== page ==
Canadian insurance regulators are presently studying the regulation of managing general agencies. Conducting this study is the Agency Regulation Committee (ARC) formed in late 2008. Doug McLean, is Chair of the ARC and Executive Director of the Insurance Department at the British Columbia Financial Institutions Commission. He agreed to answer questions on the committee's work and progress in an interview with The Insurance and Investment Journal.
Q: Where are you at with the MGA study?
A: "We've been working on the report. We've been very busy meeting with industry and stakeholder representatives. We're learning a lot about MGAs and how they operate."
Q: Any observations that you can share at this point?
A: "As one of the steps in our research, we surveyed insurance company regulators and insurance sales regulators -t CCIR and CISRO members. From those surveys, three areas of concern have emerged.
First, although licensing is required for MGAs in most jurisdictions (due to the restriction on who insurers may pay commissions to), this licensing is the same as the ‘Mom & Pop' insurance agent licence. It is not specific for MGAs.
As there is no special licensing for MGAs, there may be a gap in qualifications needed to carry on MGA activities and continuing education requirements.
Currently, the licensing requirements are focused on the responsibilities of front line advisors or salespersons.
The second observation is that there have been situations in the past where enforcement actions were required where there did not seem to be appropriate controls by insurers over MGAs. Also, there have been some problems for consumers to identify their insurer when a product is branded by an MGA.
Finally, there have also been some unlicensed activities involving MGAs. One example is an MGA who set up a travel insurance claims processing operation. But, it did not have a licence as a claims adjuster.
These are some of the observations made by regulators, but we haven't come to any conclusions.
In British Columbia, the biggest concern is there does seem to be some gaps in insurers' controls over MGAs. In the life sector, thirty years ago there was no independent distribution; it was done by a captive sales force.
What has evolved is a distribution system that is more independent, with MGAs representing eight or nine different insurers. Insurers have really outsourced some of their functions to independent entities.
OSFI (Office of the Superintendent of Financial Institutions) and Quebec have good guidelines concerning outsourcing. Our question is, are those guidelines being applied to insurers' outsourcing arrangements to MGAs?
There is another area of concern. There is also a feeling that the current level of E&O (errors and omissions) insurance should be higher for MGAs. E&O coverage for an advisor may not be enough to cover an MGA."
Q: Some MGAs are concerned that your study might lead to regulation that requires them to be responsible for supervising independent advisors activities perhaps like the mutual fund dealer model.
A: "Currently, the mutual fund dealer model is not being considered by insurance regulators. We have not yet seen any issues that warrant that level of regulation.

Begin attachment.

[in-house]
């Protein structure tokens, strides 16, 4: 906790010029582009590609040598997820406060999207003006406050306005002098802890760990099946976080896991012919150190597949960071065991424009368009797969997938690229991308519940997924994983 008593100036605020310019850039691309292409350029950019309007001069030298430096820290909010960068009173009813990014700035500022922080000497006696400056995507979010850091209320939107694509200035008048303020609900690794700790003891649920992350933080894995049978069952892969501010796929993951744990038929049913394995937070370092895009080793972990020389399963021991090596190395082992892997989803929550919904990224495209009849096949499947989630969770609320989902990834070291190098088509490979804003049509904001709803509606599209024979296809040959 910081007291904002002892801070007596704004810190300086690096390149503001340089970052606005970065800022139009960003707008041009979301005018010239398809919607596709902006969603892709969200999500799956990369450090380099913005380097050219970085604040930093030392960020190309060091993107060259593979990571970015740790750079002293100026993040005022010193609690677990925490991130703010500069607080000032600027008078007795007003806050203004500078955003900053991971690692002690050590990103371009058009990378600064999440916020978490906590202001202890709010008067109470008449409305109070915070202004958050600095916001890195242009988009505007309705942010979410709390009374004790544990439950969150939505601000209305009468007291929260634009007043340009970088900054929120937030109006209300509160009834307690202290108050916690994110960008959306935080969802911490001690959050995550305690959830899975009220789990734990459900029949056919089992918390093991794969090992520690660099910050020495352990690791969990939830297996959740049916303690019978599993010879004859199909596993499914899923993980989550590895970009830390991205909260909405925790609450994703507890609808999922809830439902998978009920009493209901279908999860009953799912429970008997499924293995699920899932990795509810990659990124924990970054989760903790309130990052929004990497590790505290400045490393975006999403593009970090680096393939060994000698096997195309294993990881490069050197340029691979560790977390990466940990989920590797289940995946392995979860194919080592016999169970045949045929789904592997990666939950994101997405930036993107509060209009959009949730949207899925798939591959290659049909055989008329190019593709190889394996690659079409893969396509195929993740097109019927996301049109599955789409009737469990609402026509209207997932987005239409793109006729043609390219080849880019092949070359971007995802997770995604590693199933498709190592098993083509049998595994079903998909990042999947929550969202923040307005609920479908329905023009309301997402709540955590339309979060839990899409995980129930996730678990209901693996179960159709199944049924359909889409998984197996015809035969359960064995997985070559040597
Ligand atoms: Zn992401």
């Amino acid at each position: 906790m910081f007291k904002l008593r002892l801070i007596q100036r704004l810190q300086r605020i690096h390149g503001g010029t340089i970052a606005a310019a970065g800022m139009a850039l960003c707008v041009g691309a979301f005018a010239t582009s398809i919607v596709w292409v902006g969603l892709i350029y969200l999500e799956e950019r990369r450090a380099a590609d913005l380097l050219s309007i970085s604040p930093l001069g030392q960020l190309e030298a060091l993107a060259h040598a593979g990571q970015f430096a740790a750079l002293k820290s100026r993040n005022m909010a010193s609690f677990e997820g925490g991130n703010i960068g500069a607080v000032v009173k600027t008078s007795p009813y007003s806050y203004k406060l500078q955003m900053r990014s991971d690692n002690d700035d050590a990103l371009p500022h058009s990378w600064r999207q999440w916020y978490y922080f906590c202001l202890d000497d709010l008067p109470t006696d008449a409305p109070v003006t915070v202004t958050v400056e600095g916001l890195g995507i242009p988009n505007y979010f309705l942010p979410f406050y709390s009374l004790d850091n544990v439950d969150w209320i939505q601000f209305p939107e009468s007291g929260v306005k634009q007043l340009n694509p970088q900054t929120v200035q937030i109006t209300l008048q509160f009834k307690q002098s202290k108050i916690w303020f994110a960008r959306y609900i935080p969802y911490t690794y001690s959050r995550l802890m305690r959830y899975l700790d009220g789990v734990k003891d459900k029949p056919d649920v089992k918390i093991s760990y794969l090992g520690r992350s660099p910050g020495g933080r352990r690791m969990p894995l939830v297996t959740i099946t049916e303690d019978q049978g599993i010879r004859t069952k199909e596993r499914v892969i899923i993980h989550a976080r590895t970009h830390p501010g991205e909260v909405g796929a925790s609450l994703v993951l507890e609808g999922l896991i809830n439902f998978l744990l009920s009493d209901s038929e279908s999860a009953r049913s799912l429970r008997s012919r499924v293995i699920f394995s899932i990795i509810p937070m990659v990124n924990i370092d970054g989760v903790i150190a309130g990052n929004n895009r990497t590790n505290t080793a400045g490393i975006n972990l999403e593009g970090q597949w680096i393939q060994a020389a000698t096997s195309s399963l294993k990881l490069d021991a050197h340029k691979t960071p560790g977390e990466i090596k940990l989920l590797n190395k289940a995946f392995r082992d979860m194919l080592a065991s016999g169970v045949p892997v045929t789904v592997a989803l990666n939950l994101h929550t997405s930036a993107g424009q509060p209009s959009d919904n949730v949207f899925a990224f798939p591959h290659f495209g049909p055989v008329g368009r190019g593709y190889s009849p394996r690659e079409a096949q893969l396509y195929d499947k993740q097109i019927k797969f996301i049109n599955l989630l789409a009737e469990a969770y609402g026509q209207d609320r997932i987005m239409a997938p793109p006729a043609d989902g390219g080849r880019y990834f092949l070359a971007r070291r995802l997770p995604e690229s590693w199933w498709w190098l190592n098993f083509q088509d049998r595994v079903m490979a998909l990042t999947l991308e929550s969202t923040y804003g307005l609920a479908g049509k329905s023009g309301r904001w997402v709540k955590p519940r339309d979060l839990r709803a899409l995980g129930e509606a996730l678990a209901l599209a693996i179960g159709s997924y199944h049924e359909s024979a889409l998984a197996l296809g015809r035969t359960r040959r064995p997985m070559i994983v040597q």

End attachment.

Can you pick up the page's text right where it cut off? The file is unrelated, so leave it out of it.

However, there is reputational risk throughout the whole distribution channel. Insurance companies and MGAs have reputational risk, which needs to be managed.
Insurance companies and many MGAs do advisor screening. There are a lot of advisors out there and it would do well for maintaining public confidence in the industry that everyone takes some responsibility for ensuring that the bad apples stay out of the business."
Q: What are the overall goals of this study or project?
A: "The Agencies Regulation Committee was established to conduct research into the regulation of managing general agencies, wholesale agencies and third party administrators to determine whether their activities pose a risk to consumers and do any regulatory gaps exist."
Q: Do you anticipate that there will be major changes in the way that MGAs are regulated after this initiative is complete?
A: "We have not yet come to any conclusions, however, I believe this work has resulted in a healthy debate on the way MGAs are regulated."
Q: When is the report expected to be released?
A: "Late this summer or early this fall. It will be a discussion paper not a position paper. Industry stakeholders will then be able to comment on the discussion paper."
Q: What would be the next steps after that?
A: "The next step after releasing the discussion paper is to listen to the feedback from the industry and stakeholders."
Q: When do you think the whole process would be complete?
A: As insurance markets continue to evolve, we expect that ongoing reviews of changes in distribution channels for regulatory gaps will be necessary. However, this project will be completed by winter 2010. Each provincial regulator will need to assess the results and then adopt the regulatory regime and approach that meets its province's desired regulatory outcomes.
Q: Should MGAs prepare themselves for any major regulatory changes?
A: It is too early in this process to know what regulatory changes may occur, if any.
Q: Anything that you would like to add?
A: "There's been quite a bit of interest in this project. Normally, after the CCIR puts out a discussion a paper, we receive submissions. In this project, we have already received unsolicited feedback. There is a clearly a desire to make these distribution channels stronger.
The discussion paper will be posted on the CCIR website, www.ccir-ccrra.org. We invite all interested stakeholders to provide their views on the issues raised in the paper."